The 1675 map of New England by John Seller (Map 1) shows a visible Native American presence as well as the range of English settlement. Images of warfare between Native Americans and settlers point to the fact that this map was drawn during the period of King Philip’s War (1675-1676), the last attempt by the Native Americans of southern New England to drive out the English. A larger percentage of the population was killed in that bloody conflict than in any other war in American history, and it dealt a devastating blow to Native communities.
Three major rivers cross Seller’s map: the Hudson, Connecticut, and Merrimack. A 1740 map by Emanuel Bowen (Map 2) shows another part of the known world of the English settlers in the mid 1700s: the Atlantic Ocean. The map represents courses charted by ships going to and from the West Indies from the coasts of Europe and Africa, the Canary Islands and Azores, and the eastern seaboard of North America. Both maps are reminders of the importance of water and land in the development of colonial America. The West Indies, the islands in the Caribbean mistakenly named by Columbus when he thought that he had reached the Far East, play a major role in Britain’s empire. An investigation of the title page of the Thomas Jefferys West India Atlas shows many clues about the importance of these islands to the economic power of Britain.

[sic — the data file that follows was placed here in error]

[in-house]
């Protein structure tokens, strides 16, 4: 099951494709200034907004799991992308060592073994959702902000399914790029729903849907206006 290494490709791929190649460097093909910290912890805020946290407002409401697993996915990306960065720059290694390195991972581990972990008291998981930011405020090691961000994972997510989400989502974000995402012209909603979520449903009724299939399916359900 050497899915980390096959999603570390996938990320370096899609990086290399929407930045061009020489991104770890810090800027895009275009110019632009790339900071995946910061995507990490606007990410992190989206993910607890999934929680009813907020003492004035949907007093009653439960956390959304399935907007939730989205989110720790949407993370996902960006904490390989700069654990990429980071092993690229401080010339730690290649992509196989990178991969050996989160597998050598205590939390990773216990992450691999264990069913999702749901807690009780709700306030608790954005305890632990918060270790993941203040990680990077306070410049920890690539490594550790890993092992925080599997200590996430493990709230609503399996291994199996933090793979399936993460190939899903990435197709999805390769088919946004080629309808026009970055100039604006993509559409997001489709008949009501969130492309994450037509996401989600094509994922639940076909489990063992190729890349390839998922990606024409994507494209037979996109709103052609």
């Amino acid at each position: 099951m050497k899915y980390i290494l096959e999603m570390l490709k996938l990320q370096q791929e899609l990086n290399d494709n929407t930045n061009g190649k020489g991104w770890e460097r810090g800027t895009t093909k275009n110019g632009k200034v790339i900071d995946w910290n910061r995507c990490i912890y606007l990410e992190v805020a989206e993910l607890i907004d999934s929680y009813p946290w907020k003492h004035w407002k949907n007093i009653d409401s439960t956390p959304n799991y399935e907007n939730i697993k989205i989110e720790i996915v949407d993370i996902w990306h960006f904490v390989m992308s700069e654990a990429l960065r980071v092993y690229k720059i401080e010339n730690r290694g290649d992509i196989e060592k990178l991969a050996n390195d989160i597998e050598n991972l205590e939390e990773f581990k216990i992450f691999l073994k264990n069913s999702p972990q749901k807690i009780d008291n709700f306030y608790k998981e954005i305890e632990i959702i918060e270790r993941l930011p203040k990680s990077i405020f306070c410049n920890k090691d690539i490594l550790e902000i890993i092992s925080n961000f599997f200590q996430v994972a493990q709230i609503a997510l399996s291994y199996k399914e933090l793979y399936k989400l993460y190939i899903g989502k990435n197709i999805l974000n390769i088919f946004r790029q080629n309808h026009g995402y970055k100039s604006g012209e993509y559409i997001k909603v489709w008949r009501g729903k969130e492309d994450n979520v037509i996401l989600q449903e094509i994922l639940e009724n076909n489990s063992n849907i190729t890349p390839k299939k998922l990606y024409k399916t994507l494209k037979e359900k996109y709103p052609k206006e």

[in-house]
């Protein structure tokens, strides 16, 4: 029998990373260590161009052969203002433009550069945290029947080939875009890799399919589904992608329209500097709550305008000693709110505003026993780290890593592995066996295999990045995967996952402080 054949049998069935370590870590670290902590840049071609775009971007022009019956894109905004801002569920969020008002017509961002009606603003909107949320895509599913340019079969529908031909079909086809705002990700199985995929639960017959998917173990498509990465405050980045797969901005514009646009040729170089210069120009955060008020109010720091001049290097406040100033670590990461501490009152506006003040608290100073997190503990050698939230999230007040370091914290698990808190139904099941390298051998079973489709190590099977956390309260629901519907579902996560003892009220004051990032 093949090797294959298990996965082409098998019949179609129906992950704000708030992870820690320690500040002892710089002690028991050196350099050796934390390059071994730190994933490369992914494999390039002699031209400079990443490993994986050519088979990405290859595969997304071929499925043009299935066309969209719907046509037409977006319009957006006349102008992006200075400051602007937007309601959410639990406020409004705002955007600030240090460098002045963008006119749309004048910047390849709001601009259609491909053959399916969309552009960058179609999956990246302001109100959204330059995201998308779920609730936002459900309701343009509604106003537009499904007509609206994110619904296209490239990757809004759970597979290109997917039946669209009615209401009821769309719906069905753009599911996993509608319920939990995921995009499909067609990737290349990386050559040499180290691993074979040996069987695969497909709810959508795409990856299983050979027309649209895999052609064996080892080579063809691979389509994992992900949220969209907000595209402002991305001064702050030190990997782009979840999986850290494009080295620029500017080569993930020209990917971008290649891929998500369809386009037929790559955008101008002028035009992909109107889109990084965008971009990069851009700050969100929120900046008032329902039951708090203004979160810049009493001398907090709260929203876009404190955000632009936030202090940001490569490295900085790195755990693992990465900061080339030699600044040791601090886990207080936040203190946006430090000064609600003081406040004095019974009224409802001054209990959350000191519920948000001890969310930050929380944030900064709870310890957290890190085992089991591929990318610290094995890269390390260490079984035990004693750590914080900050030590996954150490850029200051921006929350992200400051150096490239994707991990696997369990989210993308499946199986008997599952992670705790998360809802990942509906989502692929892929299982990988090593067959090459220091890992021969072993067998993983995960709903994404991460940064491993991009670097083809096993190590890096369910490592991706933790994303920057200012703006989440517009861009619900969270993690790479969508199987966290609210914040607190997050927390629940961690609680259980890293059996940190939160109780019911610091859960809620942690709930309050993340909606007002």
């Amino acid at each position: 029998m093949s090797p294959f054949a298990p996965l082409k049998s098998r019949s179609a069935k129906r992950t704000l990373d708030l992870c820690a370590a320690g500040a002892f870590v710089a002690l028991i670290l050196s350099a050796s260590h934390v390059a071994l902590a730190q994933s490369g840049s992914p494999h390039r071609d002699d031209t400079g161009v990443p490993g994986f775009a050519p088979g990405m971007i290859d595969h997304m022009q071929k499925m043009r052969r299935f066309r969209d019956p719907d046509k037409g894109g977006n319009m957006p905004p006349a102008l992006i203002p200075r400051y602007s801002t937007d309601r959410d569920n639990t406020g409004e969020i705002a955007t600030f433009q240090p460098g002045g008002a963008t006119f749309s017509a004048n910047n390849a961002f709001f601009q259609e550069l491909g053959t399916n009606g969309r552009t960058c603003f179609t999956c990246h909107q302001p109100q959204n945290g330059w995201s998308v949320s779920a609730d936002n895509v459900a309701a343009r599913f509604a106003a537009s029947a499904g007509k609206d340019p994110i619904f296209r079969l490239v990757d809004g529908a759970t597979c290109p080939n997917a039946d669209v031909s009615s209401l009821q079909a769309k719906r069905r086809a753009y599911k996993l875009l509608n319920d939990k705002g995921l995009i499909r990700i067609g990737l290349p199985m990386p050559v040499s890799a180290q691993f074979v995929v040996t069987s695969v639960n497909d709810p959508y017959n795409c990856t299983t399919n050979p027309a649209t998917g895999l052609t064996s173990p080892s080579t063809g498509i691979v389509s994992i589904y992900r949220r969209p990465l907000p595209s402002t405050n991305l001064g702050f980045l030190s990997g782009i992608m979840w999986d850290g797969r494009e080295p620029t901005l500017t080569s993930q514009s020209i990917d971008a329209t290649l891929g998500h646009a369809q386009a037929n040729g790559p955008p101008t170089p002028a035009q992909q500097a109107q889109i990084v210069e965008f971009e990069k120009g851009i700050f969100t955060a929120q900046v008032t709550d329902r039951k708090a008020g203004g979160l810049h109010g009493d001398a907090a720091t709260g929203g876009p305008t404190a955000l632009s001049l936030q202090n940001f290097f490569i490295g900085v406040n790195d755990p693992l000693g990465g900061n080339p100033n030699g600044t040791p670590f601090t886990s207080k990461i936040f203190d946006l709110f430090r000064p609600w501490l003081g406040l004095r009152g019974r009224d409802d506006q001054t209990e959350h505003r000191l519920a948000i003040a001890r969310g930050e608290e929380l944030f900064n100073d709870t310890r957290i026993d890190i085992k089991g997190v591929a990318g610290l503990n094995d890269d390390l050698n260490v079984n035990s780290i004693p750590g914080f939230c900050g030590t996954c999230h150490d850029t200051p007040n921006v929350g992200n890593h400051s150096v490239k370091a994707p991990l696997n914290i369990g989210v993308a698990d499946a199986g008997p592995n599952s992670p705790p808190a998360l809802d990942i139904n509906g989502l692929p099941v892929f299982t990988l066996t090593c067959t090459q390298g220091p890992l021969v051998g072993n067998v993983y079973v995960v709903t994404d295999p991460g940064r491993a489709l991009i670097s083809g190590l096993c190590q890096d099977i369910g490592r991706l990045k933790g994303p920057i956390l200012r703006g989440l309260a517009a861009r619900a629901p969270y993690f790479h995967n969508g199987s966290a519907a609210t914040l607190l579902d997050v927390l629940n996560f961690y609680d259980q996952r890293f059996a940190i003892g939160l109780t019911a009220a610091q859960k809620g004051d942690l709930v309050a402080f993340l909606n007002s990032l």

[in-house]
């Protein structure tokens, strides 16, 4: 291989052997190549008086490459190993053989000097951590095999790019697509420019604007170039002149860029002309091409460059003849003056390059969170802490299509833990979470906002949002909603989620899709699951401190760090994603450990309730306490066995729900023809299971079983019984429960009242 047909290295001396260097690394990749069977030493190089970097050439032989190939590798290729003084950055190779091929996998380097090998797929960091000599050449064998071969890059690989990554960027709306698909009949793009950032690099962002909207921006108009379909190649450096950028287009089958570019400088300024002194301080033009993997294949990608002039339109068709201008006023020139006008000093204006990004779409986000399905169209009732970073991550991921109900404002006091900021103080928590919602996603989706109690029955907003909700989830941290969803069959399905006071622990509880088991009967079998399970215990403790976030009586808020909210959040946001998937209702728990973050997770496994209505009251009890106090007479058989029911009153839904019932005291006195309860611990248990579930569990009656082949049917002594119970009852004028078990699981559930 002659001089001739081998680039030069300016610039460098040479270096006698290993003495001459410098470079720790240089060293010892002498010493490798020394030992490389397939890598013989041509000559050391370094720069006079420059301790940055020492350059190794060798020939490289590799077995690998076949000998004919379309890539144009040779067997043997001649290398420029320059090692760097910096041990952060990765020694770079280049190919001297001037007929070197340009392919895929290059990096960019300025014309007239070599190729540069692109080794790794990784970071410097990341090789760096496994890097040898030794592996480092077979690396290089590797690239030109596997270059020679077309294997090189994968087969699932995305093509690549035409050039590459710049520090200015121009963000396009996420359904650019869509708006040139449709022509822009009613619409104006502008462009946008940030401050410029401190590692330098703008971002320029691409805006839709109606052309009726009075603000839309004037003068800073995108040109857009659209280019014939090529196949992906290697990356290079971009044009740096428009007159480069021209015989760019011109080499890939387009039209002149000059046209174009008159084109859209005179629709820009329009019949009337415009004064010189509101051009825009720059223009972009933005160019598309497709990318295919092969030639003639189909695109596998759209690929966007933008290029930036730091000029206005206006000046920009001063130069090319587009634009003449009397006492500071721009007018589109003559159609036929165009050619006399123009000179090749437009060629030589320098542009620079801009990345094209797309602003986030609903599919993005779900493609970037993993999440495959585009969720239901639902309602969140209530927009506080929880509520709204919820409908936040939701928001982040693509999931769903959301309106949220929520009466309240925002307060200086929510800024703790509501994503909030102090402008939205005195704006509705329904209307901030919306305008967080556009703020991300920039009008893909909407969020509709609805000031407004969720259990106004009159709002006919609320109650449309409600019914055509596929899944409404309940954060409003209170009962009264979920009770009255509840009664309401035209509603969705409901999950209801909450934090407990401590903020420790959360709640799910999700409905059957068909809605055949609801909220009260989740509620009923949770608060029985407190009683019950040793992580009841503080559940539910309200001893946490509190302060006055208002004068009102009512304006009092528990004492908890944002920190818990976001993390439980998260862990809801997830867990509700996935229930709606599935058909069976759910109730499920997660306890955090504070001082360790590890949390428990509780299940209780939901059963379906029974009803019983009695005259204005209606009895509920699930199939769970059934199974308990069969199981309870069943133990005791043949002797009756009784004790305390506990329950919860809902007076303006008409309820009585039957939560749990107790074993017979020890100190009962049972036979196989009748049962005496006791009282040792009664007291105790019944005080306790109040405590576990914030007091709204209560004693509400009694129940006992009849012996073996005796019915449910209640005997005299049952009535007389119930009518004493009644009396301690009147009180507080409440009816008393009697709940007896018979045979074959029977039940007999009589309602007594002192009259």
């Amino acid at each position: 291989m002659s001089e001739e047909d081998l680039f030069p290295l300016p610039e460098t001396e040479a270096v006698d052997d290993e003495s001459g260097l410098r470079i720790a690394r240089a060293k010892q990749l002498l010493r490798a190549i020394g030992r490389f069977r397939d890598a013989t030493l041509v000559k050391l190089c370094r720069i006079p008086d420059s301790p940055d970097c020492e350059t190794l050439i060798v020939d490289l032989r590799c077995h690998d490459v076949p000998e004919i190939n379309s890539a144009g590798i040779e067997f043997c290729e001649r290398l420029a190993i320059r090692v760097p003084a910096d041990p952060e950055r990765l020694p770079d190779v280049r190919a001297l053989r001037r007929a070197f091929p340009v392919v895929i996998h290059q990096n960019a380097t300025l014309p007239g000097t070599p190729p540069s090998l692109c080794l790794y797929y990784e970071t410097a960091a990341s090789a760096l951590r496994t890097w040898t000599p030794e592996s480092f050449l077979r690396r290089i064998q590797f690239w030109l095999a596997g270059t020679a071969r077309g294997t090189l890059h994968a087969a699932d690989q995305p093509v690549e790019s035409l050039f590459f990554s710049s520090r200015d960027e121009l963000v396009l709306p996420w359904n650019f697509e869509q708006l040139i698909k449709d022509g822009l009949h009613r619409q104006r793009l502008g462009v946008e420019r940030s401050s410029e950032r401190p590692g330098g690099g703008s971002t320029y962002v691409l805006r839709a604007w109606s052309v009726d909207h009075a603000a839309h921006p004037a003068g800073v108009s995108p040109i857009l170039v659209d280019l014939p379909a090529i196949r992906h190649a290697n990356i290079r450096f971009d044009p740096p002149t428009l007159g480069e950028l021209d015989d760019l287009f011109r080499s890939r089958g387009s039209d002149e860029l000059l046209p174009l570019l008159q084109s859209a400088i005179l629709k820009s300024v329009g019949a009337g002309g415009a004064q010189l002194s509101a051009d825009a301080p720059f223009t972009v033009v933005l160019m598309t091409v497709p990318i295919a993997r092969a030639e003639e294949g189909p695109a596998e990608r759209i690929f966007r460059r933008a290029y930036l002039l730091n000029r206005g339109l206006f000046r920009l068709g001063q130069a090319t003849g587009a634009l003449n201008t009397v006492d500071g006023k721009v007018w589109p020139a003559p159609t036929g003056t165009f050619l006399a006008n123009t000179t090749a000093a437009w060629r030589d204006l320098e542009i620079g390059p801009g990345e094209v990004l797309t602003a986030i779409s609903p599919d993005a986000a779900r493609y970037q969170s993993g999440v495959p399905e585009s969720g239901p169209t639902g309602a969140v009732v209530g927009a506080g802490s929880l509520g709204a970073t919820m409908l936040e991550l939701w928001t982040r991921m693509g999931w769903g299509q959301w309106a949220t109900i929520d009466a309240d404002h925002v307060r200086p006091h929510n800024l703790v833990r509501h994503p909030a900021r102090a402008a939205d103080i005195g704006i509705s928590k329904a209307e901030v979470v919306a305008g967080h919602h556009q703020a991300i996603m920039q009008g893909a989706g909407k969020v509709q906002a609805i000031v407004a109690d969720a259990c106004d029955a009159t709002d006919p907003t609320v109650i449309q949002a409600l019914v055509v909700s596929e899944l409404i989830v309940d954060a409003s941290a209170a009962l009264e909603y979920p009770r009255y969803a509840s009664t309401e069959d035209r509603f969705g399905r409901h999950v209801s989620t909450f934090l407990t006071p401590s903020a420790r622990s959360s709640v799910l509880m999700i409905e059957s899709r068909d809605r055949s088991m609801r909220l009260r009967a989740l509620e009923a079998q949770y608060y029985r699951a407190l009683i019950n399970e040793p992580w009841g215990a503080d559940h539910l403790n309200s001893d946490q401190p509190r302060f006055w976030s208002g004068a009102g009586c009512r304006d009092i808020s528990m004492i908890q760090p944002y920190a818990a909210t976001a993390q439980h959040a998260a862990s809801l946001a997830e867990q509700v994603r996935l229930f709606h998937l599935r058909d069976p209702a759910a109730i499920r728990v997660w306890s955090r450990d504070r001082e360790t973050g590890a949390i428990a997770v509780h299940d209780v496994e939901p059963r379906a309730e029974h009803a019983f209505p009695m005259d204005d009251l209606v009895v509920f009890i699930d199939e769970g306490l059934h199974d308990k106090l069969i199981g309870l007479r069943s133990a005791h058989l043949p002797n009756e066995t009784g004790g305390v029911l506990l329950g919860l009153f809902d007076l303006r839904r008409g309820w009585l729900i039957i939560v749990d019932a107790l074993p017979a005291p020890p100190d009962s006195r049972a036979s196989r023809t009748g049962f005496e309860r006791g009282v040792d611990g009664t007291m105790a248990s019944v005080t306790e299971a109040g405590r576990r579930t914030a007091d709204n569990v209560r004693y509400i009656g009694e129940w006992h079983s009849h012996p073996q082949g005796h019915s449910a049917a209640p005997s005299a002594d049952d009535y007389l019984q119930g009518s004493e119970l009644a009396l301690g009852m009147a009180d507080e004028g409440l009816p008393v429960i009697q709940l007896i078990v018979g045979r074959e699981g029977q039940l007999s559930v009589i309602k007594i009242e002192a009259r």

France and England were fighting for control of North America and maps show us changing boundaries. A global conflict, the Seven Years’ War, had erupted between these two European powers in 1755. The part of the conflict between 1754 and 1763 that fought for control of North America was known as the French and Indian War. The Samuel Blodget map (Map 3) shows one of the battles of that war fought in 1755 near Lake George in New York.
Britain’s victory in the French and Indian War greatly expanded her empire in North America. Under the 1763 Treaty of Paris, Britain acquired most of France’s territory in eastern Canada, Spanish-held Florida, and Native American lands (see the 1763 Delarochette map of North America, Map 4). Subsequently, the British military had to map these unfamiliar areas and garrison troops in frontier regions to protect the new territorial acquisitions. Parliament levied new taxes (such as the Stamp Act of 1765) to pay for the cost of the war and defense of the colonies. These efforts gradually strained relations between the colonists and London. Another war broke out in 1775. This time, British colonists would take up arms against their own government.